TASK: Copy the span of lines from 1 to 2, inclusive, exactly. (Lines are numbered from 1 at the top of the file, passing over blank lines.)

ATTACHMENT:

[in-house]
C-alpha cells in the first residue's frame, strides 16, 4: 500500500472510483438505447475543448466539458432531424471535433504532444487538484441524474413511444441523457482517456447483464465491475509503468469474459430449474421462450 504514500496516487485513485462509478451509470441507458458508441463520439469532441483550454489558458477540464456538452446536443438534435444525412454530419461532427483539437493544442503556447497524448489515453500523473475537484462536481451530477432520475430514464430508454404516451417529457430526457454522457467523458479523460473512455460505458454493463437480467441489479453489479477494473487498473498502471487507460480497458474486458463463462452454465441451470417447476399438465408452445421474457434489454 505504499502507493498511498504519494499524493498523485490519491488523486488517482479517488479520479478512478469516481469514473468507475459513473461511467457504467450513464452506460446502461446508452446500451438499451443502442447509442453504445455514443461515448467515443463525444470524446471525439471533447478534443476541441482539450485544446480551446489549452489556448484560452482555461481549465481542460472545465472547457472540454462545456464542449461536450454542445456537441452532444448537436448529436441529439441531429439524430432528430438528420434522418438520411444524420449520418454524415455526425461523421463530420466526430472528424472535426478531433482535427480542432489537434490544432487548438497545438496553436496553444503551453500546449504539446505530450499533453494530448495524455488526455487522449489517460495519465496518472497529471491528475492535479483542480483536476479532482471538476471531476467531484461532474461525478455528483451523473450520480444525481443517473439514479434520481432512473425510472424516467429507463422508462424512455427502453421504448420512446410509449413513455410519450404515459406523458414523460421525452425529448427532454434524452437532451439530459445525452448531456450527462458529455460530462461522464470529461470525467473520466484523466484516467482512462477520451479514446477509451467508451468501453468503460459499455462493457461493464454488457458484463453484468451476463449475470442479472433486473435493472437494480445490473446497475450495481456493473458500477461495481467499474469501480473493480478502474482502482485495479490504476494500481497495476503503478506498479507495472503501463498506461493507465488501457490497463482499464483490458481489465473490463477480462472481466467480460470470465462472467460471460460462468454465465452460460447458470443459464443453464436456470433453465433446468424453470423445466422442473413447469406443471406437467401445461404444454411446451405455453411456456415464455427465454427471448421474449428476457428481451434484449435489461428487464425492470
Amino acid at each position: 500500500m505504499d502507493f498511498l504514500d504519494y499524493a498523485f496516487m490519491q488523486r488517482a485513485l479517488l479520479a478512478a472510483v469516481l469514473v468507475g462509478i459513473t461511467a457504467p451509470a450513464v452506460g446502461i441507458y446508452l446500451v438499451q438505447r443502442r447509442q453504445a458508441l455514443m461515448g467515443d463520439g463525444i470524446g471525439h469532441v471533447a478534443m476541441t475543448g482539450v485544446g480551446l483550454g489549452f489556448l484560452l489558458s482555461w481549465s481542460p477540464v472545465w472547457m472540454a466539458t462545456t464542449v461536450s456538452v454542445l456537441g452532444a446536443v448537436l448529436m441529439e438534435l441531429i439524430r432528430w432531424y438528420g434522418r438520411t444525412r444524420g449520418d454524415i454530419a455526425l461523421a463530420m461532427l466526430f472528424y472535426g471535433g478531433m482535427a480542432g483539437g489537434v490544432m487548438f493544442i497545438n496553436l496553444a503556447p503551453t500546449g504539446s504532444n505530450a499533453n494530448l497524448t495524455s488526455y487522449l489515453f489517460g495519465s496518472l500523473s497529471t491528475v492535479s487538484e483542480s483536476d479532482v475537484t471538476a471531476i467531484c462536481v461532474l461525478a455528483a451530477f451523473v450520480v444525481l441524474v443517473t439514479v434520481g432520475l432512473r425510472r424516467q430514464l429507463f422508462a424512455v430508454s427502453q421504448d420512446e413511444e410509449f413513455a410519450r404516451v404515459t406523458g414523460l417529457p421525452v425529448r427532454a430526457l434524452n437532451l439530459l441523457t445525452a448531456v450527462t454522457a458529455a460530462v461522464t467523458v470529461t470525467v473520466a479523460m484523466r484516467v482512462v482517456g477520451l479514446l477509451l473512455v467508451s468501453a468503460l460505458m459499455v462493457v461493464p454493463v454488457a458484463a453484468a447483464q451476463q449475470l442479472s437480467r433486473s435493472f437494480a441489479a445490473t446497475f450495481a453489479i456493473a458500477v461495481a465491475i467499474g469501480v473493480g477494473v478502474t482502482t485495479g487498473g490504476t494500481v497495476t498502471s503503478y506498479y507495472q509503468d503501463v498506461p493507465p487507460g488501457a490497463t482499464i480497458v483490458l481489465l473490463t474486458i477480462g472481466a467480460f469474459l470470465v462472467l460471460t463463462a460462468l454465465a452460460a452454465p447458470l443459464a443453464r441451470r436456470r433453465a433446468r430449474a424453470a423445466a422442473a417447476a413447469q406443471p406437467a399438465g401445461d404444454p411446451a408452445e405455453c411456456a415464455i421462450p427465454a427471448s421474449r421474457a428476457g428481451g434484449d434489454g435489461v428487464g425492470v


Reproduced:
[in-house]
C-alpha cells in the first residue's frame, strides 16, 4: 500500500472510483438505447475543448466539458432531424471535433504532444487538484441524474413511444441523457482517456447483464465491475509503468469474459430449474421462450 504514500496516487485513485462509478451509470441507458458508441463520439469532441483550454489558458477540464456538452446536443438534435444525412454530419461532427483539437493544442503556447497524448489515453500523473475537484462536481451530477432520475430514464430508454404516451417529457430526457454522457467523458479523460473512455460505458454493463437480467441489479453489479477494473487498473498502471487507460480497458474486458463463462452454465441451470417447476399438465408452445421474457434489454 505504499502507493498511498504519494499524493498523485490519491488523486488517482479517488479520479478512478469516481469514473468507475459513473461511467457504467450513464452506460446502461446508452446500451438499451443502442447509442453504445455514443461515448467515443463525444470524446471525439471533447478534443476541441482539450485544446480551446489549452489556448484560452482555461481549465481542460472545465472547457472540454462545456464542449461536450454542445456537441452532444448537436448529436441529439441531429439524430432528430438528420434522418438520411444524420449520418454524415455526425461523421463530420466526430472528424472535426478531433482535427480542432489537434490544432487548438497545438496553436496553444503551453500546449504539446505530450499533453494530448495524455488526455487522449489517460495519465496518472497529471491528475492535479483542480483536476479532482471538476471531476467531484461532474461525478455528483451523473450520480444525481443517473439514479434520481432512473425510472424516467429507463422508462424512455427502453421504448420512446410509449413513455410519450404515459406523458414523460421525452425529448427532454434524452437532451439530459445525452448531456450527462458529455460530462461522464470529461470525467473520466484523466484516467482512462477520451479514446477509451467508451468501453468503460459499455462493457461493464454488457458484463453484468451476463449475470442479472433486473435493472437494480445490473446497475450495481456493473458500477461495481467499474469501480473493480478502474482502482485495479490504476494500481497495476503503478506498479507495472503501463498506461493507465488501457490497463482499464483490458481489465473490463477480462472481466467480460470470465462472467460471460460462468454465465452460460447458470443459464443453464436456470433453465433446468424453470423445466422442473413447469406443471406437467401445461404444454411446451405455453411456456415464455427465454427471448421474449428476457428481451434484449435489461428487464425492470